As illustrated in
As illustrated in
The microprocessor may operate in a manner known to those skilled in the art to derive heart rate signals from the two EKG signals. For example, the systems illustrated in U.S. Pat. Nos. 5,876,350 and 6,584,334 or Patent Application Publication 2005/071410 might be used to process and display the heartbeat information.
The conductor 20 embedded within the jump rope 22 might take the form of a multi-strand or braided configuration to aid its flexibility. The outer sheath 22 of the rope may be conventional molded or extruded plastic or elastomer, or fabric or woven jump rope.
The connection between the rope 16 and the handles 12 and 14 preferably allows the rope 16 to rotate in a plane normal to the handles. Also, the connection between one of the handles and the rope 16 should preferably allow the length of the rope to be adjusted for jumpers of different heights. The connections must also allow the conductor 20 within the rope to make continuous electrical connection with the electrodes associated with the handles or the microprocessor 60 circuitry.
It is desirable to make the information collected by the system visible to the exerciser 10 without the need to view the handle display 32 or stop the jump roping activity.
It should be understood that the heart rate determination is acceptable for exercise purposes even if it has a reasonable margin of error such as a range of 5-10%. It should be easily achieved using a technique like the one disclosed in U.S. Pat. No. 6,584,344 or other alternative arrangements.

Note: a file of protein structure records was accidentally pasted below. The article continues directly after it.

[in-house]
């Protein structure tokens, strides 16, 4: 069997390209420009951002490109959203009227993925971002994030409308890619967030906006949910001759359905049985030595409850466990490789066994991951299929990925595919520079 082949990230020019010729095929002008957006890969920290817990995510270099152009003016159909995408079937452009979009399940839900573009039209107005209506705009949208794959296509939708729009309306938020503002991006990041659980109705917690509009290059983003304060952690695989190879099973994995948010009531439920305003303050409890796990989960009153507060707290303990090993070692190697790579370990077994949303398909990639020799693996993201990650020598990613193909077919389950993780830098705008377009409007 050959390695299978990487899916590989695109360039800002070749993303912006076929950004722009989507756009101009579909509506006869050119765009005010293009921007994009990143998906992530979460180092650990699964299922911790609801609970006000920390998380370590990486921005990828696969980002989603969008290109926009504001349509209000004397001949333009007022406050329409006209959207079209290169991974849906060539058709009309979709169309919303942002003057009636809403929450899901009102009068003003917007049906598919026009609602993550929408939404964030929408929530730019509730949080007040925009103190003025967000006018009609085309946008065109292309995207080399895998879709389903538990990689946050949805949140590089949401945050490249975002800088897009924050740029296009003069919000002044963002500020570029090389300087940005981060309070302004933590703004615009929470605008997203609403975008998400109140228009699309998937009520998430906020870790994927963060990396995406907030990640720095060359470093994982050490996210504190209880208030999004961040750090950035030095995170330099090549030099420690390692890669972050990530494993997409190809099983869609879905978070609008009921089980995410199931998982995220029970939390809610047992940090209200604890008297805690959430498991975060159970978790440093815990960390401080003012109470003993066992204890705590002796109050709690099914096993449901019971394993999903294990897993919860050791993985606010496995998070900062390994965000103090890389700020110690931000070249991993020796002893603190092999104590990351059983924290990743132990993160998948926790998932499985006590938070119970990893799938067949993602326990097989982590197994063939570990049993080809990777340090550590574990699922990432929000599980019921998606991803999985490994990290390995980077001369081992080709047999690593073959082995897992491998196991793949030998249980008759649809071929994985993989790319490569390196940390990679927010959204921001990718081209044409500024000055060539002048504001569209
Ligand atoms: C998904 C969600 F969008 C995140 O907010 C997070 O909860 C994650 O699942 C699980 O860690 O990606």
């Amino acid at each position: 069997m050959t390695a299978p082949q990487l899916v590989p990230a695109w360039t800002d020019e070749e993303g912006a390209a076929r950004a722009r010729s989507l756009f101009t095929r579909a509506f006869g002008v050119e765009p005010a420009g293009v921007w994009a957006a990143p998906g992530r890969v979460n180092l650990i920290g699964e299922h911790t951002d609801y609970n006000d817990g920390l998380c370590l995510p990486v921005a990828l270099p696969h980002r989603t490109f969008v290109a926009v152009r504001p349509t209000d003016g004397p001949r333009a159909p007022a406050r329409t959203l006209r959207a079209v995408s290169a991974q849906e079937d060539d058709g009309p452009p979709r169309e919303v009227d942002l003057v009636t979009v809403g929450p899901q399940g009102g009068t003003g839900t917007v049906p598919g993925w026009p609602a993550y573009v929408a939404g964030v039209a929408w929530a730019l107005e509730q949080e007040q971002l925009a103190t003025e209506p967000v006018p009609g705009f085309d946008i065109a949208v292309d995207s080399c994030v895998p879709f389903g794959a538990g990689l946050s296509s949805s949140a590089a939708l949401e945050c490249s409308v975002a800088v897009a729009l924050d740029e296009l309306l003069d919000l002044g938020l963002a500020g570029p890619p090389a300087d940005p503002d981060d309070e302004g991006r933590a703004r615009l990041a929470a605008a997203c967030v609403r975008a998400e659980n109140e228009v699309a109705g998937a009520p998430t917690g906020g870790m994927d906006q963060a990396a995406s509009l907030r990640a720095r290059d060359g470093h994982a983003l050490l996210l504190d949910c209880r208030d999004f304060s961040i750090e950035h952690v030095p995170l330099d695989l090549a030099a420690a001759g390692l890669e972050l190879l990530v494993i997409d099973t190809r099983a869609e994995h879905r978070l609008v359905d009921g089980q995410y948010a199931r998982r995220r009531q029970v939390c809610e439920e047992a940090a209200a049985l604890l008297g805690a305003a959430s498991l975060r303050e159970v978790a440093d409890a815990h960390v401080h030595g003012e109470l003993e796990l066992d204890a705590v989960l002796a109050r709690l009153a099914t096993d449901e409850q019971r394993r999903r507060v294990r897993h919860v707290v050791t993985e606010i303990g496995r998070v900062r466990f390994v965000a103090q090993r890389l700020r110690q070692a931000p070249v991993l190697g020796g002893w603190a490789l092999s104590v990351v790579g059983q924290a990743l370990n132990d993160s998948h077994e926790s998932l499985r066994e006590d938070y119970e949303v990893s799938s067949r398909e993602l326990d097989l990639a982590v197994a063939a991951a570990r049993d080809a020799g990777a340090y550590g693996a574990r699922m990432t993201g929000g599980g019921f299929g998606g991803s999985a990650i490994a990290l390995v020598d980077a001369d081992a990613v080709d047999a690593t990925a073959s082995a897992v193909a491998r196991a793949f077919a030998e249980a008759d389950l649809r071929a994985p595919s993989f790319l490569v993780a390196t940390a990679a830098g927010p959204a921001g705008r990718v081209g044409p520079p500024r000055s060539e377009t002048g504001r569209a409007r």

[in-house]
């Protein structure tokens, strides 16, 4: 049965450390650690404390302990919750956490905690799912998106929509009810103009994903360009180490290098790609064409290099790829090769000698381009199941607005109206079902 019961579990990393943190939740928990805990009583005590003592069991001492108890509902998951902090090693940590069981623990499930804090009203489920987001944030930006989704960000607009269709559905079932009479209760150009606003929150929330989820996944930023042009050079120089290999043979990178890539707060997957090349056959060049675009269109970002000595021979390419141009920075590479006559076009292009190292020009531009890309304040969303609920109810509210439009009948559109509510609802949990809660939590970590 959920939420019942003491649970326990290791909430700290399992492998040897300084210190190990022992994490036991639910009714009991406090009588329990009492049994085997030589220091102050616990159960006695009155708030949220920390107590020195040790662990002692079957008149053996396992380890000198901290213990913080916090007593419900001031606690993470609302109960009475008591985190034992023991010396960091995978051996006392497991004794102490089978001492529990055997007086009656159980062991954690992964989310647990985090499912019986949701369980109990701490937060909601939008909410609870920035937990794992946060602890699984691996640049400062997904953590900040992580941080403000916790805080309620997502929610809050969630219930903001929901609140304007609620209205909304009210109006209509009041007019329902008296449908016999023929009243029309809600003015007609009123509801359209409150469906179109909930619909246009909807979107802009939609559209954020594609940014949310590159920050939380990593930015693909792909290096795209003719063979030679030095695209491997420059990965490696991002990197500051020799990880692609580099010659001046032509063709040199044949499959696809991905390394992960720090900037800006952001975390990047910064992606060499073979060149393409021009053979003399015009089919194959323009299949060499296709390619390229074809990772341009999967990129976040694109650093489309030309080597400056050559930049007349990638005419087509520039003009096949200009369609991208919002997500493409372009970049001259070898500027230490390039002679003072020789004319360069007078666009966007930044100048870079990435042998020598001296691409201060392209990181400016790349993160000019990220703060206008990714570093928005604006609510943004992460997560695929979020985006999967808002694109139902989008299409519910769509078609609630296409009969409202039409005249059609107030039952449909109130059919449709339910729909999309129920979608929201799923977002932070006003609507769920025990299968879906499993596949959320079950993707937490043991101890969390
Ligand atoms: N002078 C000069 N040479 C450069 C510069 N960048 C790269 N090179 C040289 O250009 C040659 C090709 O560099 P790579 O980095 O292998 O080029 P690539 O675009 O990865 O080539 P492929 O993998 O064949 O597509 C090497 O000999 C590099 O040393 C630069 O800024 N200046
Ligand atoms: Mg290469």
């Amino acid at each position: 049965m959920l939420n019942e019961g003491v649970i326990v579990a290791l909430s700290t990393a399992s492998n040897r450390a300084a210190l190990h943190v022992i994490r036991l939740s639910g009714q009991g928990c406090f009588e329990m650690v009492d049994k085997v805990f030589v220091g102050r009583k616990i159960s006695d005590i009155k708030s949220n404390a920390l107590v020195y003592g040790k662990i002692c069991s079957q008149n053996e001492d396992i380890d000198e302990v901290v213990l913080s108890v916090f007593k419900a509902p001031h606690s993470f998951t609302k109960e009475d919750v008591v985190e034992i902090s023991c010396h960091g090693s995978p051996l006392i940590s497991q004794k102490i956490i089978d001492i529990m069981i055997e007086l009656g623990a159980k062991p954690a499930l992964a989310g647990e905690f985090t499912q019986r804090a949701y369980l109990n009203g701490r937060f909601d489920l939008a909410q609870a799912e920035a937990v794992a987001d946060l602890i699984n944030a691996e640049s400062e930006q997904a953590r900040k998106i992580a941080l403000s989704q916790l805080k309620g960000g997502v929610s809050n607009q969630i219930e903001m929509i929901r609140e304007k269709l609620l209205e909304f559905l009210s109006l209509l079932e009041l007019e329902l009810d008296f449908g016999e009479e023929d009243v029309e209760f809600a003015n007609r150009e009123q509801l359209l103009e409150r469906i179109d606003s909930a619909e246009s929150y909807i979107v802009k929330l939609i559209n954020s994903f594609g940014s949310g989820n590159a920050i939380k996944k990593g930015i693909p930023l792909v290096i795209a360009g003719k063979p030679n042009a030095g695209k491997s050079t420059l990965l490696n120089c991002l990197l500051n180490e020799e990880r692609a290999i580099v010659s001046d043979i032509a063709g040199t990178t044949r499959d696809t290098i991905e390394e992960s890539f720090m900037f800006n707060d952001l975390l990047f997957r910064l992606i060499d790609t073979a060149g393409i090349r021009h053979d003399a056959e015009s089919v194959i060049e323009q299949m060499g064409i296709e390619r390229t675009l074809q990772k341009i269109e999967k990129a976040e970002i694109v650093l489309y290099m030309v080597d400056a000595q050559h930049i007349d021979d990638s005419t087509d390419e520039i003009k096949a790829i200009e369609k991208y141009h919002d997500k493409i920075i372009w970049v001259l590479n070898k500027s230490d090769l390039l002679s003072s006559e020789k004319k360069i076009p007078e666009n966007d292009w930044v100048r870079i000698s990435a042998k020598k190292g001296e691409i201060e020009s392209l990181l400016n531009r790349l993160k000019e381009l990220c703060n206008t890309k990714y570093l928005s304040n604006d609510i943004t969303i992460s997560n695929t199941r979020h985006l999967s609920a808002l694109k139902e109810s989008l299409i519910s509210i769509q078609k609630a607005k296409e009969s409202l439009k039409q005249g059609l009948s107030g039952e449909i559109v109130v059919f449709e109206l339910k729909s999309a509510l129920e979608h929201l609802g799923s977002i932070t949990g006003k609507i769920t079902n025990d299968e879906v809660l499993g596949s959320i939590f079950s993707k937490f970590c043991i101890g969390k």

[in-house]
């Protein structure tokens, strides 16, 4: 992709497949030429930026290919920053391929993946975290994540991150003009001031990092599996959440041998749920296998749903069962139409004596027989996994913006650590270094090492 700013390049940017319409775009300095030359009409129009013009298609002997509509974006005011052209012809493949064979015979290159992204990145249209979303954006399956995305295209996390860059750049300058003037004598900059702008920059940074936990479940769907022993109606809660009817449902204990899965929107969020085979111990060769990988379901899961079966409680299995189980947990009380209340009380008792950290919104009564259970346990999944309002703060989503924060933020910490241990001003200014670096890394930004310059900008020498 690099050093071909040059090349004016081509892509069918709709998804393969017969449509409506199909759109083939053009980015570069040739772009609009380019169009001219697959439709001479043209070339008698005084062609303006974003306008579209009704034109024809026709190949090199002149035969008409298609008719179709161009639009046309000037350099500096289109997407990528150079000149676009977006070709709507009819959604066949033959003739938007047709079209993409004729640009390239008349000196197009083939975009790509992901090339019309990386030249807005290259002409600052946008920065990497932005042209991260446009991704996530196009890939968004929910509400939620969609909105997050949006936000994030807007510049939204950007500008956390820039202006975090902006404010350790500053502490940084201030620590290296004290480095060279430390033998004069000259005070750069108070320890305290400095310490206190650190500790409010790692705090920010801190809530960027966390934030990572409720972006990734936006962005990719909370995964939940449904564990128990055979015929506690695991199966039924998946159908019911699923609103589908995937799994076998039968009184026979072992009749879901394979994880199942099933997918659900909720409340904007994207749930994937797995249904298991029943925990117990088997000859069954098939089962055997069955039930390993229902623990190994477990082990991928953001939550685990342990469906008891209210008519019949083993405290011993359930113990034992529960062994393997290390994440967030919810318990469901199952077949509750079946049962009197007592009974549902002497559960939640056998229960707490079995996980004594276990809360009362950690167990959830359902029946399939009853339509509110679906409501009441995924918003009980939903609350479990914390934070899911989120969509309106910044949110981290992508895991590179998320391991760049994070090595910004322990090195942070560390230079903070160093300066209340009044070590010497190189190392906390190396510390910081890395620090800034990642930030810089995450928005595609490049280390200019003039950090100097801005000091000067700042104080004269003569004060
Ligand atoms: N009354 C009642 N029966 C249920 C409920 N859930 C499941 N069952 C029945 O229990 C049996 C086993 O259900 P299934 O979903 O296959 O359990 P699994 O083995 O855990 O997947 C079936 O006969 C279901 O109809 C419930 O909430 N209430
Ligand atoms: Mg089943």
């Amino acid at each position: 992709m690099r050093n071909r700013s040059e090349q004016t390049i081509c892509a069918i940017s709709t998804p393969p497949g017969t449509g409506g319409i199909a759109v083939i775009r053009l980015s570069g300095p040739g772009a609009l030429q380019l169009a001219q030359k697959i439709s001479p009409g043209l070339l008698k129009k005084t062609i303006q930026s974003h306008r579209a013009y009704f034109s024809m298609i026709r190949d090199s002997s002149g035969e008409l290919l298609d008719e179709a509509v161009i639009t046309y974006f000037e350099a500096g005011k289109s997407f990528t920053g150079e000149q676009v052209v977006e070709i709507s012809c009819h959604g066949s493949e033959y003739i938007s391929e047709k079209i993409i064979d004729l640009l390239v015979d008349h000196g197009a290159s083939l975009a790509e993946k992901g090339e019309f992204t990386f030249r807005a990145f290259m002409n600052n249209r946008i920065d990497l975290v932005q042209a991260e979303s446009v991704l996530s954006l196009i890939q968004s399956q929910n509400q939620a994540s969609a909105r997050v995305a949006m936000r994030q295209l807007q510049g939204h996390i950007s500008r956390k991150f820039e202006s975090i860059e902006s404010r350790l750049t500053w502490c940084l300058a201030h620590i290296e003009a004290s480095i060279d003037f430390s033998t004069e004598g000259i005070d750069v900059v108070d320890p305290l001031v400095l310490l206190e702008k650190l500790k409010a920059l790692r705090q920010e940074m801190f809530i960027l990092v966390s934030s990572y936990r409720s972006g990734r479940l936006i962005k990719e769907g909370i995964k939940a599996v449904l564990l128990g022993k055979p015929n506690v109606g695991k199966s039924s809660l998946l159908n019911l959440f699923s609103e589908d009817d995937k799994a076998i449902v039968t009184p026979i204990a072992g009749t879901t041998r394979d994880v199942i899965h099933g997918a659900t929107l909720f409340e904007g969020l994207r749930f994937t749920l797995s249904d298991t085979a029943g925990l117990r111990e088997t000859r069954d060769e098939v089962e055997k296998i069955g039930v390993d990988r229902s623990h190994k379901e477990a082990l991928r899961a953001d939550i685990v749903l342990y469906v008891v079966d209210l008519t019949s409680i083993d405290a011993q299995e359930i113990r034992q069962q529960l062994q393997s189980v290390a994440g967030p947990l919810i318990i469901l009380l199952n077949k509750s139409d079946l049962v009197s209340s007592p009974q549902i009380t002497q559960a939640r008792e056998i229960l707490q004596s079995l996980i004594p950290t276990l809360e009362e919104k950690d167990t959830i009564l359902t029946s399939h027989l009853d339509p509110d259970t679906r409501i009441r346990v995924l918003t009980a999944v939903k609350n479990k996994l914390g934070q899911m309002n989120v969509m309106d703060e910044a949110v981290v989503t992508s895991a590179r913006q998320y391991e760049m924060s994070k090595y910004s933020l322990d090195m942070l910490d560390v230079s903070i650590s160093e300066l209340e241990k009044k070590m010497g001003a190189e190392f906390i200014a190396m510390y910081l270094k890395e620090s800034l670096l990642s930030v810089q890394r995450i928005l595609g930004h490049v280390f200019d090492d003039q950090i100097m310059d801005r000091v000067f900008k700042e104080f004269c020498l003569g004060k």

The digital signal representative of heartbeat rate (typically a three-byte signal) is provided to an RF transmitter 64 in the handle and the output of the transmitter is provided to an external antenna 66 carried on the handle 12.
The RF signal is picked up by a nearby receiver 68 and provided to a three-character decimal display 70, which might be an LCD or LED display. The display may be refreshed every few seconds.
This embodiment employs an elastic cuff 50 which is placed around a wrist 52 of the exerciser. Velcro fasteners (not shown) may be used to securely retain the cuff 50. The cuff carries a pressure sensor 54, which may be a strain gauge, a magnetostrictive bar or the like, which is positioned to bear against the inner area of the wrist to sense the arterial pulse and generate electrical signals based on the pulse. These signals are carried by a conductor 56 to a processor in the adjacent jump rope handle 12. The resultant heart rate may be displayed on the screen 32 or provided wirelessly to the display 44.
As an alternative to detecting and analyzing the EKG signals to determine the heart rate, or using a wrist-mounted pulse detector, another embodiment of the invention senses pulse rate by passing a light beam through the skin of the hand of the exerciser holding one of the jump rope grips, and detecting pulsations in the light beam as reflected from an artery.
The basic detection arrangement may be of the type shown in U.S. Pat. No. 3,769,974 or 3,628,525, or other prior art devices.
Another scheme for detecting the pulse rate in a hand engaging the rope handle or grip is schematically illustrated in
In all of these variations of the invention the physiological information is collected by means of the interface between the hand clutching the grip and electronics embedded in the grip itself.